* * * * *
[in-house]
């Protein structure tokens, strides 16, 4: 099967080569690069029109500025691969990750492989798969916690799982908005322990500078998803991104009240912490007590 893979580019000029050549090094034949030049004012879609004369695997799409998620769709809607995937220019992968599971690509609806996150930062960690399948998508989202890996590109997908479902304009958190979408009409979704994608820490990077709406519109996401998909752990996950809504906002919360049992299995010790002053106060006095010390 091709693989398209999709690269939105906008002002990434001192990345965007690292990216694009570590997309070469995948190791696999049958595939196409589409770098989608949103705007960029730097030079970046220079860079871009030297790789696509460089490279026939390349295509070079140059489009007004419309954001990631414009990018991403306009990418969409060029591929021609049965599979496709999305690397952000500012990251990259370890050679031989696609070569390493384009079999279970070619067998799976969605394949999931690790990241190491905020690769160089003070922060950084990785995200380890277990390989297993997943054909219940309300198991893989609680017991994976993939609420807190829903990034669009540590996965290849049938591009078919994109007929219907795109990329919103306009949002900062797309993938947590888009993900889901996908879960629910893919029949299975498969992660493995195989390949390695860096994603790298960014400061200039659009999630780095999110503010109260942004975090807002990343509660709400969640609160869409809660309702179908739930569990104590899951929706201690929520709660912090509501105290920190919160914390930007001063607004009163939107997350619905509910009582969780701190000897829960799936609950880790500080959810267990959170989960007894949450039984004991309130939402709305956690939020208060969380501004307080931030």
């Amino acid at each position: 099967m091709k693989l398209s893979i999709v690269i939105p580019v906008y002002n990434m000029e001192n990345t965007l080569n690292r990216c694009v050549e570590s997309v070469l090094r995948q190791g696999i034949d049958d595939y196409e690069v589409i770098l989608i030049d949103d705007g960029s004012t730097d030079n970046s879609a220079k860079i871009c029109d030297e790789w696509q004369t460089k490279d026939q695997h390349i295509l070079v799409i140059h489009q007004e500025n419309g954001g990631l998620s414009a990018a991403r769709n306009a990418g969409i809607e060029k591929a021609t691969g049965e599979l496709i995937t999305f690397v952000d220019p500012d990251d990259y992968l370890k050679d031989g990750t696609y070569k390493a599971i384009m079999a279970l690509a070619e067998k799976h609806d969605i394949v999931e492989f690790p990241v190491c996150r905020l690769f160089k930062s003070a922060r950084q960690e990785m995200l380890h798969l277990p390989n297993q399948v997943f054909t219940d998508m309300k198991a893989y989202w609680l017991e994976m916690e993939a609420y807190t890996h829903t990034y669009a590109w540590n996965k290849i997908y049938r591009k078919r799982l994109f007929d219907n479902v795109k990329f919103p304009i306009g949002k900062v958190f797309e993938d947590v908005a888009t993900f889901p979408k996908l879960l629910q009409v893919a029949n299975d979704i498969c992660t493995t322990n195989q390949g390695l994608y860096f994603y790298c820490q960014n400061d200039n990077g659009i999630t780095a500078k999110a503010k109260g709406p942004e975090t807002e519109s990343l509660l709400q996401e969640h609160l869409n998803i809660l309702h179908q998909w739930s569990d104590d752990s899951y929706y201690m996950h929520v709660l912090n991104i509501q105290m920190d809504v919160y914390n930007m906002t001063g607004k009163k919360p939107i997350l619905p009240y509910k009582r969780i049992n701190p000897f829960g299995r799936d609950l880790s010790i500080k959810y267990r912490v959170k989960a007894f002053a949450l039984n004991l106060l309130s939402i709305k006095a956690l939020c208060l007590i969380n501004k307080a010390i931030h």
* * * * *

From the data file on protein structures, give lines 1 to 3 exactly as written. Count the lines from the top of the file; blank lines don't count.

[in-house]
């Protein structure tokens, strides 16, 4: 099967080569690069029109500025691969990750492989798969916690799982908005322990500078998803991104009240912490007590 893979580019000029050549090094034949030049004012879609004369695997799409998620769709809607995937220019992968599971690509609806996150930062960690399948998508989202890996590109997908479902304009958190979408009409979704994608820490990077709406519109996401998909752990996950809504906002919360049992299995010790002053106060006095010390 091709693989398209999709690269939105906008002002990434001192990345965007690292990216694009570590997309070469995948190791696999049958595939196409589409770098989608949103705007960029730097030079970046220079860079871009030297790789696509460089490279026939390349295509070079140059489009007004419309954001990631414009990018991403306009990418969409060029591929021609049965599979496709999305690397952000500012990251990259370890050679031989696609070569390493384009079999279970070619067998799976969605394949999931690790990241190491905020690769160089003070922060950084990785995200380890277990390989297993997943054909219940309300198991893989609680017991994976993939609420807190829903990034669009540590996965290849049938591009078919994109007929219907795109990329919103306009949002900062797309993938947590888009993900889901996908879960629910893919029949299975498969992660493995195989390949390695860096994603790298960014400061200039659009999630780095999110503010109260942004975090807002990343509660709400969640609160869409809660309702179908739930569990104590899951929706201690929520709660912090509501105290920190919160914390930007001063607004009163939107997350619905509910009582969780701190000897829960799936609950880790500080959810267990959170989960007894949450039984004991309130939402709305956690939020208060969380501004307080931030």
């Amino acid at each position: 099967m091709k693989l398209s893979i999709v690269i939105p580019v906008y002002n990434m000029e001192n990345t965007l080569n690292r990216c694009v050549e570590s997309v070469l090094r995948q190791g696999i034949d049958d595939y196409e690069v589409i770098l989608i030049d949103d705007g960029s004012t730097d030079n970046s879609a220079k860079i871009c029109d030297e790789w696509q004369t460089k490279d026939q695997h390349i295509l070079v799409i140059h489009q007004e500025n419309g954001g990631l998620s414009a990018a991403r769709n306009a990418g969409i809607e060029k591929a021609t691969g049965e599979l496709i995937t999305f690397v952000d220019p500012d990251d990259y992968l370890k050679d031989g990750t696609y070569k390493a599971i384009m079999a279970l690509a070619e067998k799976h609806d969605i394949v999931e492989f690790p990241v190491c996150r905020l690769f160089k930062s003070a922060r950084q960690e990785m995200l380890h798969l277990p390989n297993q399948v997943f054909t219940d998508m309300k198991a893989y989202w609680l017991e994976m916690e993939a609420y807190t890996h829903t990034y669009a590109w540590n996965k290849i997908y049938r591009k078919r799982l994109f007929d219907n479902v795109k990329f919103p304009i306009g949002k900062v958190f797309e993938d947590v908005a888009t993900f889901p979408k996908l879960l629910q009409v893919a029949n299975d979704i498969c992660t493995t322990n195989q390949g390695l994608y860096f994603y790298c820490q960014n400061d200039n990077g659009i999630t780095a500078k999110a503010k109260g709406p942004e975090t807002e519109s990343l509660l709400q996401e969640h609160l869409n998803i809660l309702h179908q998909w739930s569990d104590d752990s899951y929706y201690m996950h929520v709660l912090n991104i509501q105290m920190d809504v919160y914390n930007m906002t001063g607004k009163k919360p939107i997350l619905p009240y509910k009582r969780i049992n701190p000897f829960g299995r799936d609950l880790s010790i500080k959810y267990r912490v959170k989960a007894f002053a949450l039984n004991l106060l309130s939402i709305k006095a956690l939020c208060l007590i969380n501004k307080a010390i931030h």